Posts Tagged ‘Bill Robertson’

through the darkest door

This week I decided it was about time that I got my backside into gear and started doing something more productive with my writing. I was inspired by Brendan’s Gisby’s recent blog on self publishing which sent me rifling through my story folder looking for some new work to submit to McStorytellers.  I always have a couple of stories in reserve that I’ve been “saving” for …well actually I don’t know what really. It used to be the annual slog of literary competitions until i realised the chances of someone like me winning the Bridport was a pipe dream and I’d be better off spending the entrance fee on some new music or something. Ditto most of the other well known and lesser known comps that draw in thousands of aspiring authors every year. I’d dabbled with self publishing mainly as a way of playing about with the technology and figuring out how it worked. I’d put out a wee themed collection and then a couple of Christmas stories (which I’d published as a nice wee gift for family and friends – giving them away for free over the holidays and then being presently surprised when a few folk actually forked over 99p to buy one!)

Anyway, I looked at all the stories I’d accumulated and thought to myself – “why send a couple of stories when I have enough here to do something a bit more substantial?” I got in touch with Brendan and pitched him the idea of putting out an anthology under the McStorytellers banner. Emails were exchanged and in no time at all Brendan had prepped a forty story collection fully formatted and ready to be published.

If you come here often you are no doubt aware of the developing paradigm shift in the world of publishing. Once upon a time, not so long ago, the idea of putting out your own work without the aid of one of the big boys was tainted with the label of “Vanity publishing” which nobody really took seriously. The name carried with it the stench of hubris and self delusion and images of faux-leather bound books gathering dust in garages and attics.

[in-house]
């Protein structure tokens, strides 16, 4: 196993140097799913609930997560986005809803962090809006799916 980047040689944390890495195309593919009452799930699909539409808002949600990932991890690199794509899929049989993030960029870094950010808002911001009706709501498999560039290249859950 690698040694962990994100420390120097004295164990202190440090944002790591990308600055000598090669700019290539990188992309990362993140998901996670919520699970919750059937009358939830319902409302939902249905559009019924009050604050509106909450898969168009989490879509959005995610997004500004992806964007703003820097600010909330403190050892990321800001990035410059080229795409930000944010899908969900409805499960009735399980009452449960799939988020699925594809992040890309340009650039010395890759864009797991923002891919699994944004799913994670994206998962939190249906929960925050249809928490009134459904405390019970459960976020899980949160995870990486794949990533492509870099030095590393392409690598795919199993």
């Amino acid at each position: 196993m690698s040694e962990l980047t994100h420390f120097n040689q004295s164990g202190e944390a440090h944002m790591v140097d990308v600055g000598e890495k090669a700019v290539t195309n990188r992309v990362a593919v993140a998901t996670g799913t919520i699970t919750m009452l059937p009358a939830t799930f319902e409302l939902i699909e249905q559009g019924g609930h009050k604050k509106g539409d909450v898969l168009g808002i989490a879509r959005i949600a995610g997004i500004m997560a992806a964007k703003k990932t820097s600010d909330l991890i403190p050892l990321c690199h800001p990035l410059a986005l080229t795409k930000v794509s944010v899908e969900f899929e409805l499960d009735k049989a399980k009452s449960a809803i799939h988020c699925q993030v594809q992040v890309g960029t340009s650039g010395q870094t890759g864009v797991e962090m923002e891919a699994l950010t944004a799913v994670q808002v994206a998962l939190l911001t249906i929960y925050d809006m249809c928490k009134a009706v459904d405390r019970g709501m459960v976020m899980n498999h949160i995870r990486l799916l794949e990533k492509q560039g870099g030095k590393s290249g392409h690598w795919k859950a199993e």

Computers have changed all that. Social Media, E-Books and Print on Demand technology have levelled the playing field to some extent and the power has started to be wrenched from the hands of publishing conglomerates and given to the thousands of would-be writers struggling to make it out of the slush piles.

In a lot of ways it reminds me of the music scene in the early 70s, dominated by major labels and stadium filling rock bands and then …pow! Punk arrives with the instructions: “This is chord. This is another. This is a third. Now form a band.” Bands like the Buzzcocks started bypassing the major labels completely to put their own singles out and inadvertantly started “Independent” labels dedicated to doing the same thing for other bands. These new labels were run on a shoestring but the limitations only forced them to be more creative and unafraid to take risks. They were run by people for the love of seeing the music get out there rather than for profit.

So the way I see it McStorytellers could be the literary equivalent of Factory, Mute, Postcard, Creation and all the others, leading a vanguard of literary renegades across the new frontiers of digital publishing and I’m proud to be part of it.

This week then those forty stories were launched upon an unsuspecting world when “Through The Darkest Door” was published. I don’t expect to set the world on fire. I don’t expect to trade my Ford Focus for a stretch limo or to be able to give up my day job, but I will be able to stand up proud and point to that book and say: “I did it my way.”

You can decide for yourself by following one of the links below. If you like what you’ve read afterwards please don’t forget to leave a review for future readers who might decide to check out my work for themselves based on your words.

UK Kindle version

US Kindle version

UK paperback version

US paperback version

wreckersAs part of Book Week Scotland, the Aberdeen Library Special Collections Centre runs a Flash Fiction competition where authors are invited to submit a story based on one of four images from their collection. This is the third year in a row I’ve entered …and the third year in a row I’ve come away empty handed! You can read the winners and all the other entries on the Special Collections page. In the meantime here is my not quite good enough effort.